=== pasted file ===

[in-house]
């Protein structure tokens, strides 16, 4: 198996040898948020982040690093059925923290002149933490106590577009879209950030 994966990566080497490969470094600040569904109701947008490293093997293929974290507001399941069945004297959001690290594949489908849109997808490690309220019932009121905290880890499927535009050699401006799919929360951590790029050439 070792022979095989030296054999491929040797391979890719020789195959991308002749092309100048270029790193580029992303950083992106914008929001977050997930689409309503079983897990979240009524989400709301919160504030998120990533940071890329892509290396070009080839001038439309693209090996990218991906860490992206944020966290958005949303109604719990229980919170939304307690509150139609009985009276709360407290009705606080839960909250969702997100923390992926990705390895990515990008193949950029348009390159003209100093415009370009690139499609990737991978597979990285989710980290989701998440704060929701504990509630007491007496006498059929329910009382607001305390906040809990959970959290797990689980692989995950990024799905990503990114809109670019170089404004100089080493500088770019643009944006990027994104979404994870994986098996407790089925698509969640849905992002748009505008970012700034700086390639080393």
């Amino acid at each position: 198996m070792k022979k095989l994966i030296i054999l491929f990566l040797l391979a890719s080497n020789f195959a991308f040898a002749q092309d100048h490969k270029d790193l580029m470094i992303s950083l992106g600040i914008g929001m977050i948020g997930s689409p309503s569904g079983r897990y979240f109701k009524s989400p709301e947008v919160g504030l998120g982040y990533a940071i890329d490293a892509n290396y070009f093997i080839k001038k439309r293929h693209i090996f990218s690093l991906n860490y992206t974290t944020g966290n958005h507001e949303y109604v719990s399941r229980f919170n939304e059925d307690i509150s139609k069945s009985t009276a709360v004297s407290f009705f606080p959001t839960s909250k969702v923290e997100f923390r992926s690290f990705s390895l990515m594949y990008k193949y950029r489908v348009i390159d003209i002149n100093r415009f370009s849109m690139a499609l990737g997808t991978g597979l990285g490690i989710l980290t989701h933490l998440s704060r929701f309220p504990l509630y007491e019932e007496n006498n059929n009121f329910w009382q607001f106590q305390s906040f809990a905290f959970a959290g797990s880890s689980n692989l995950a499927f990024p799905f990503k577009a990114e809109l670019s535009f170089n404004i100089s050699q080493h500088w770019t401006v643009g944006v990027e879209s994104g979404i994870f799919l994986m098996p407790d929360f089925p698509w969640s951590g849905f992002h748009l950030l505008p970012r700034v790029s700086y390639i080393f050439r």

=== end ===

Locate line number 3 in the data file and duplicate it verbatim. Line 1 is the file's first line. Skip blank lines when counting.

């Amino acid at each position: 198996m070792k022979k095989l994966i030296i054999l491929f990566l040797l391979a890719s080497n020789f195959a991308f040898a002749q092309d100048h490969k270029d790193l580029m470094i992303s950083l992106g600040i914008g929001m977050i948020g997930s689409p309503s569904g079983r897990y979240f109701k009524s989400p709301e947008v919160g504030l998120g982040y990533a940071i890329d490293a892509n290396y070009f093997i080839k001038k439309r293929h693209i090996f990218s690093l991906n860490y992206t974290t944020g966290n958005h507001e949303y109604v719990s399941r229980f919170n939304e059925d307690i509150s139609k069945s009985t009276a709360v004297s407290f009705f606080p959001t839960s909250k969702v923290e997100f923390r992926s690290f990705s390895l990515m594949y990008k193949y950029r489908v348009i390159d003209i002149n100093r415009f370009s849109m690139a499609l990737g997808t991978g597979l990285g490690i989710l980290t989701h933490l998440s704060r929701f309220p504990l509630y007491e019932e007496n006498n059929n009121f329910w009382q607001f106590q305390s906040f809990a905290f959970a959290g797990s880890s689980n692989l995950a499927f990024p799905f990503k577009a990114e809109l670019s535009f170089n404004i100089s050699q080493h500088w770019t401006v643009g944006v990027e879209s994104g979404i994870f799919l994986m098996p407790d929360f089925p698509w969640s951590g849905f992002h748009l950030l505008p970012r700034v790029s700086y390639i080393f050439r």